Ezra Taft Benson gave ten suggestions for the “how”
1. Give father’s blessings to your children. Baptize and confirm your children. Ordain your sons to the priesthood. These will become spiritual highlights in the lives of your children.
2. Personally direct family prayers, daily scripture reading, and weekly family home evenings. Your personal involvement will show your children how important these activities really are.
3. Whenever possible, attend Church meetings together as a family. Family worship under your leadership is vital to your children’s spiritual welfare.
4. Go on daddy-daughter dates and father-and-sons’ outings with your children. …
5. Build traditions of family vacations and trips and outings. These memories will never be forgotten by your children.
6. Have regular one-on-one visits with your children. Let them talk about what they would like to. Teach them gospel principles. Teach them true values. Tell them you love them. Personal time with your children tells them where Dad puts his priorities.
7. Teach your children to work, and show them the value of working toward a worthy goal. …
8. Encourage good music and art and literature in your homes. Homes that have a spirit of refinement and beauty will bless the lives of your children forever.
9. As distances allow, regularly attend the temple with your wife. Your children will then better understand the importance of temple marriage and temple vows and the eternal family unit.
10. Have your children see your joy and satisfaction in service to the Church. This can become contagious to them, so they, too, will want to serve in the Church and will love the kingdom.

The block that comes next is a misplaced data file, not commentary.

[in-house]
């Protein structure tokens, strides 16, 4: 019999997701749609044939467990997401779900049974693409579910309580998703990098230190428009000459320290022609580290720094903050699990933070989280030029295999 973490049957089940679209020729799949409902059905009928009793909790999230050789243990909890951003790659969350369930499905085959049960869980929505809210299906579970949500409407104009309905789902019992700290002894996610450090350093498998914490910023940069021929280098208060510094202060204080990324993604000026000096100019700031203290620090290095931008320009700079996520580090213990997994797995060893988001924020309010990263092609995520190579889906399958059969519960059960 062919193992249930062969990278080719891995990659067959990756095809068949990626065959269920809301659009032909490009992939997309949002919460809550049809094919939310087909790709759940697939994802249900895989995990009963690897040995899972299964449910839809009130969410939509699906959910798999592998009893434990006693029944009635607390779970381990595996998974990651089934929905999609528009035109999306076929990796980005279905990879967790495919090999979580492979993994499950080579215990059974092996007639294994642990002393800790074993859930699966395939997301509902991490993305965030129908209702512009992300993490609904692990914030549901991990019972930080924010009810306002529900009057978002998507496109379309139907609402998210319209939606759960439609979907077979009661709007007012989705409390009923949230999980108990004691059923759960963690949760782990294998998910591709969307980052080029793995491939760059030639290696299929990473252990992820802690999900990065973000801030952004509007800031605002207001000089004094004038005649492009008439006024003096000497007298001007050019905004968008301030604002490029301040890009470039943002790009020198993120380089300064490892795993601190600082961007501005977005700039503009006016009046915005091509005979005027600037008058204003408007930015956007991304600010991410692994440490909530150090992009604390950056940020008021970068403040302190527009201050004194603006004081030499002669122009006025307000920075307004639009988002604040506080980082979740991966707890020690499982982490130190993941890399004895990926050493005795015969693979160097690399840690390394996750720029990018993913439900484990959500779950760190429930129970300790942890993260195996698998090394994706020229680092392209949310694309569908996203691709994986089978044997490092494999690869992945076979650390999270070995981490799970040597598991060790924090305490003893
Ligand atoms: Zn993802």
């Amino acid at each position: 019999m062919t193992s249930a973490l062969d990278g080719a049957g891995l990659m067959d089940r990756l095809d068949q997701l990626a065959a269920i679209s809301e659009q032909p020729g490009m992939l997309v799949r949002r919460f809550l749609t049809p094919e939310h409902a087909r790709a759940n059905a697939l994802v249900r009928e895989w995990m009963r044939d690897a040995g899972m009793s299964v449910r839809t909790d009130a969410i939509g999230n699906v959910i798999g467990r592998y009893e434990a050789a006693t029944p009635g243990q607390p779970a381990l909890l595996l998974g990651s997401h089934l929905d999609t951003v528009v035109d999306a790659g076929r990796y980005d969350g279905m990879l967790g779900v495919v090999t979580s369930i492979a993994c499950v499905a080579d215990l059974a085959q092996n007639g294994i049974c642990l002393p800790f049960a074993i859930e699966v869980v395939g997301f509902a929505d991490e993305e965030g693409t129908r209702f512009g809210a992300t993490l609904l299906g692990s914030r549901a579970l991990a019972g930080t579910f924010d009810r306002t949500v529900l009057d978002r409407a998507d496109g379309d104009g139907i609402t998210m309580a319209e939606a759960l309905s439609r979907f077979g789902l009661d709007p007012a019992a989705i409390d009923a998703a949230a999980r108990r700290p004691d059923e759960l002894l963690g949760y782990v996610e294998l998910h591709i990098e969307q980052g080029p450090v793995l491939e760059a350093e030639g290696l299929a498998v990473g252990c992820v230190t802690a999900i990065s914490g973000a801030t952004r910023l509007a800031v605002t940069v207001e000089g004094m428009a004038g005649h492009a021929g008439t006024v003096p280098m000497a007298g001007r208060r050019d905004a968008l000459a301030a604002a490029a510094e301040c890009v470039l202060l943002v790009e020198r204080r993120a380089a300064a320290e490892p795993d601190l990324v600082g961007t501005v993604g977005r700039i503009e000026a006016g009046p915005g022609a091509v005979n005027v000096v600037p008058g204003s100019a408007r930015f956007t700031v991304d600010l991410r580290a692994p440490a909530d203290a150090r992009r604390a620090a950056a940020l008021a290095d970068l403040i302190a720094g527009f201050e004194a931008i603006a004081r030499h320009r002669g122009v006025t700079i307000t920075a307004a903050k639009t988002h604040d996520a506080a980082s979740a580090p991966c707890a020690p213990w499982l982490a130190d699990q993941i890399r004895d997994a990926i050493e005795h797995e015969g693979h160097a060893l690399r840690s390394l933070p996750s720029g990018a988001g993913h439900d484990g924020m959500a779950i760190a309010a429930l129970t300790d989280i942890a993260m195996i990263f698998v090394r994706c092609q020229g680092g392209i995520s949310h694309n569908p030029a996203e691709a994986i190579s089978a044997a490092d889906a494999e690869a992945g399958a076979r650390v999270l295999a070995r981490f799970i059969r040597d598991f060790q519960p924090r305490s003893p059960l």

We sometimes hear accounts of men, even in the Church, who think that being head of the home somehow puts them in a superior role and allows them to dictate and make demands upon their family.
The Apostle Paul points out that “the husband is the head of the wife, even as Christ is the head of the church” (Ephesians 5:23; italics added). That is the model we are to follow in our role of presiding in the home. We do not find the Savior leading the Church with a harsh or unkind hand. We do not find the Savior treating His Church with disrespect or neglect. We do not find the Savior using force or coercion to accomplish His purposes. Nowhere do we find the Savior doing anything but that which edifies, uplifts, comforts, and exalts the Church. Brethren, I say to you with all soberness, He is the model we must follow as we take the spiritual lead in our families.
• How does that fit with the Doctrine and Covenants quote above?
• Do we wash the feet of those we serve or do we expect them to wash our feet?
• Did Christ die for us or did he expect us to die in his place?
• How hard is it for us to be like Christ in this way?
God help us to support one another. May it start in the home as we support our families. May there be a spirit of loyalty, unity, love, and mutual respect. May husbands be loyal to their wives, true to them, love them, strive to ease their burdens, and share the responsibility for the care, training, and the rearing of the children. May mothers and wives show a spirit of helpfulness to their husbands, uphold and sustain them in their priesthood duties, and be loyal and true to the calls that come to them from the priesthood of God
• How do we teach children to be loyal to each other by being loyal to our wives?
• How do we teach children to help each other by helping and sharing responsibility with our wives?
• What are some blessings that come to a home when parents are unified in their responsibilities?
• What can fathers and mothers do to be more unified?
• In what ways can single parents receive the strength they need to fulfill these responsibilities?